MAHLER: Symphony No. 9, Chailly cond., Blu-ray (2014)Performers: Gewandhaus Orch./ Riccardo Chailly
Studio: Accentus Music ACC10299 (9/30/14) [Dist. by Naxos]
Video: 16:9 1080p HD color
Audio: DTS-HD MA 5.1, PCM Stereo Languages: German, English, Japanese, Chinese No Region Code Extras: Discussion Length: Concert: 85:59; Disc.: 29:13 Rating: *****
I’m always torn when there is a video performance of one of the great symphonies. Sometimes I like to just listen, finding the video of the orchestra and conductor a distraction.
Not so in this latest Blu-ray with Riccardo Chailly and the breathtakingly good Gewandhaus Orchestra of Leipzig. Chailly has had some spectacularly good discs in this series, and this new version of Mahler’s last complete symphony doesn’t disappoint. I’ve heard the Chailly Mahler 5th and 2nd, and both are exemplary performances.
Chailly’s exuberant and reverent interpretation of the symphony is excellent, to my ear right up there with the best of the Bruno Walter recordings, but with much better sound. I found that watching Chailly and the orchestra added immeasurably to my enjoyment of the work. I’m sure this was a multi-camera shoot with extensive after the fact editing, because no instrument entrance is missed with a closeup.
Soundwise, the DTS 5.1 recording is very natural without unrealistically spotlighting instruments. The sound of the orchestra is a concert-hall acoustic, and it works wonderfully. The main distinct sounds I hear from the surrounds is the applause.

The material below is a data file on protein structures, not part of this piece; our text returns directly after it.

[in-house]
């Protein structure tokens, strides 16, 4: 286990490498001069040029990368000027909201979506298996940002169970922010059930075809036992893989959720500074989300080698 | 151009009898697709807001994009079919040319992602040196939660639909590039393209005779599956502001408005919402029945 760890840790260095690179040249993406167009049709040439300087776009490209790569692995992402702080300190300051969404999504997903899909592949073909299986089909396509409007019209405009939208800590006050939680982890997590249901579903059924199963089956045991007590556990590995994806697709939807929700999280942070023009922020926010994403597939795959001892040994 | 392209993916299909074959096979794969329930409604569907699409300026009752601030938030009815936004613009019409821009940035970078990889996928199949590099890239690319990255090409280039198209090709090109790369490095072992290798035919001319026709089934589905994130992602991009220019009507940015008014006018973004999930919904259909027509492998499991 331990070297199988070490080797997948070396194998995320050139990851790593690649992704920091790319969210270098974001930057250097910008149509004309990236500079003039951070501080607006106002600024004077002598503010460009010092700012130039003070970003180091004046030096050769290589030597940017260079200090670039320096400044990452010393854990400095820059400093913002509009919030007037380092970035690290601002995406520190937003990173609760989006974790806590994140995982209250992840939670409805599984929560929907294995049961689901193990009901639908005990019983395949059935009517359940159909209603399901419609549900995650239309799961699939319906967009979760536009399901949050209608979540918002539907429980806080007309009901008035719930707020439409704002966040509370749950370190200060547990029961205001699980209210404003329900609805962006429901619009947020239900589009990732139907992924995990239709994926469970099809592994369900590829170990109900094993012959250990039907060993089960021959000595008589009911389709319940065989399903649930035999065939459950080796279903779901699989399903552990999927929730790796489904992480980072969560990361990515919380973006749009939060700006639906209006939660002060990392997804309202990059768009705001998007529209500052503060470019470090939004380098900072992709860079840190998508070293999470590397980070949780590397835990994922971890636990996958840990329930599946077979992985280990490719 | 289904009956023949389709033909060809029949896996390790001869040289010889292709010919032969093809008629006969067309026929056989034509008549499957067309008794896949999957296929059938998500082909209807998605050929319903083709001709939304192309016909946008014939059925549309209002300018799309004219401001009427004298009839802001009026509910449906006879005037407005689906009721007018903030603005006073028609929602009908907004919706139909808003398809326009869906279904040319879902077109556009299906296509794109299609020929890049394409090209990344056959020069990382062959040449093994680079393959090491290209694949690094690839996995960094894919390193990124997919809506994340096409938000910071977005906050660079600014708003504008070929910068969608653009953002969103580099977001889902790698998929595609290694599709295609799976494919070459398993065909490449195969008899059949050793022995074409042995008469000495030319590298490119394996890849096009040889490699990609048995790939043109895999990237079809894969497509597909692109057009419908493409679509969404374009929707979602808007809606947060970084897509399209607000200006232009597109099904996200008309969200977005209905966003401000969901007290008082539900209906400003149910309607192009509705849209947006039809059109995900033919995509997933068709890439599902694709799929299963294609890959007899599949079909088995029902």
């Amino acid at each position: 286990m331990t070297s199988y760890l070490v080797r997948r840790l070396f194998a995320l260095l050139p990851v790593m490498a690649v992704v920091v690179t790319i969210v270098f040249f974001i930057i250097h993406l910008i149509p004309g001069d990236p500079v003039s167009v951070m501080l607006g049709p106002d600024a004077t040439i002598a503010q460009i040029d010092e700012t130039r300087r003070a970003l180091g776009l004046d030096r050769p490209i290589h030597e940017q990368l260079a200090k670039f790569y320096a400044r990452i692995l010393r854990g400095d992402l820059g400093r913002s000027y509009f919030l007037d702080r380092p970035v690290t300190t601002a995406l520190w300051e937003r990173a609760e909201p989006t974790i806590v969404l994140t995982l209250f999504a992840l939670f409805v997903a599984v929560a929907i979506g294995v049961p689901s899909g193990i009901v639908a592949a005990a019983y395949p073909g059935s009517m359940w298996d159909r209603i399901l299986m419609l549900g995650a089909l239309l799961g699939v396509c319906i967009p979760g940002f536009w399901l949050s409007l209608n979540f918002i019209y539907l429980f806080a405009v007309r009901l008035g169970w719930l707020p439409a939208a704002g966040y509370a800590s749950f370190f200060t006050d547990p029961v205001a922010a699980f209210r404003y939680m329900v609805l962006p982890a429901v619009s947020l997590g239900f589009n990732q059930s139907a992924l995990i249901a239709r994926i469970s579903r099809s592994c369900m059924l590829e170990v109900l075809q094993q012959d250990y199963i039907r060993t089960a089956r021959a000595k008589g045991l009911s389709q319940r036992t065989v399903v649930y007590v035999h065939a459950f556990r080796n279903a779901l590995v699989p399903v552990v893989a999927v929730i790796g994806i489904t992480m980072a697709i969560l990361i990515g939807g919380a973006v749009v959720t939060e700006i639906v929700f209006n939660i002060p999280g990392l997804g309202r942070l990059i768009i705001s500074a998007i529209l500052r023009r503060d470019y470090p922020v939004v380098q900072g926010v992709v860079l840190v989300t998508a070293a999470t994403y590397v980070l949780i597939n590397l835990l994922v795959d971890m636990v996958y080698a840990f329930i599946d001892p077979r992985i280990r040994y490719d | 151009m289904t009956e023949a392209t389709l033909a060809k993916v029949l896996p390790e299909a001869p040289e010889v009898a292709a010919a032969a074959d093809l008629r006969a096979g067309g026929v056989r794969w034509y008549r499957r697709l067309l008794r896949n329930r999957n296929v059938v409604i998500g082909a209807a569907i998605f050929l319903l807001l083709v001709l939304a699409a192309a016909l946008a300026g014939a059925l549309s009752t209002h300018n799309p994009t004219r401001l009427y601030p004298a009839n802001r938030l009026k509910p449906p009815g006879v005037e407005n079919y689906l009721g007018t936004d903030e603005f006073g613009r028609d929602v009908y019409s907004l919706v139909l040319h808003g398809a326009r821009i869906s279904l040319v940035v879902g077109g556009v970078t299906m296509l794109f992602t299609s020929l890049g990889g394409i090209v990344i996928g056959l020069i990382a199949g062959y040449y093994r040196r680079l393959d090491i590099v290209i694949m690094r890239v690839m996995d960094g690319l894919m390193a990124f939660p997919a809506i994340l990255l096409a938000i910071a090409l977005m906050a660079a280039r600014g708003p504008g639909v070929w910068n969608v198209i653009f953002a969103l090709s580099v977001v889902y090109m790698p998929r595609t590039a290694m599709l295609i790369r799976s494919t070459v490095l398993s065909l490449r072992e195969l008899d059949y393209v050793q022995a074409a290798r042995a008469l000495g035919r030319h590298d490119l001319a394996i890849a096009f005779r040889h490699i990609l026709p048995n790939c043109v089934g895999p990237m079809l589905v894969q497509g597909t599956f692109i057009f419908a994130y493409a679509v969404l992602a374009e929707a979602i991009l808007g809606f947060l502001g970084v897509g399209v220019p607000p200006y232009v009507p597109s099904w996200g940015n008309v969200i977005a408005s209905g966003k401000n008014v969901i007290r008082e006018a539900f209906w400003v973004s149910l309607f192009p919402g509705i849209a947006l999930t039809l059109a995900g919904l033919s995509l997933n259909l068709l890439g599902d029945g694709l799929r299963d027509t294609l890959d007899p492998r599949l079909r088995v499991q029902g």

Along with the symphony is an extra; a fascinating discussion with Henry-Louis de La Grange, the renowned musicologist and biographer of Mahler. The discussion is enlightening, and adds a welcome layer of information to this riveting symphony.
The Ninth Symphony was written in 1908 and 1909. Some call it the beginning of modern music. Although the symphony contains the standard four movements, it varies from the norm with the first and last movements being quite slow. It’s a towering work, and while not programmatic, it demonstrates Mahler’s love of nature. Leonard Bernstein said of the Ninth: “It is terrifying, and paralyzing, as the strands of sound disintegrate … in ceasing, we lose it all. But in letting go, we have gained everything.”
This Blu-ray disc is a welcome addition to Chaiily’s ongoing Mahler cycle. I’ve never watched a Blu-ray concert on disk that was more suited to the medium of high definition video. The discussion with La Grange is not just bonus filler, but it feels like you are in the room as he and Chaiily discuss this monumental work.
Highly recommended for both the video and the sparkling recording.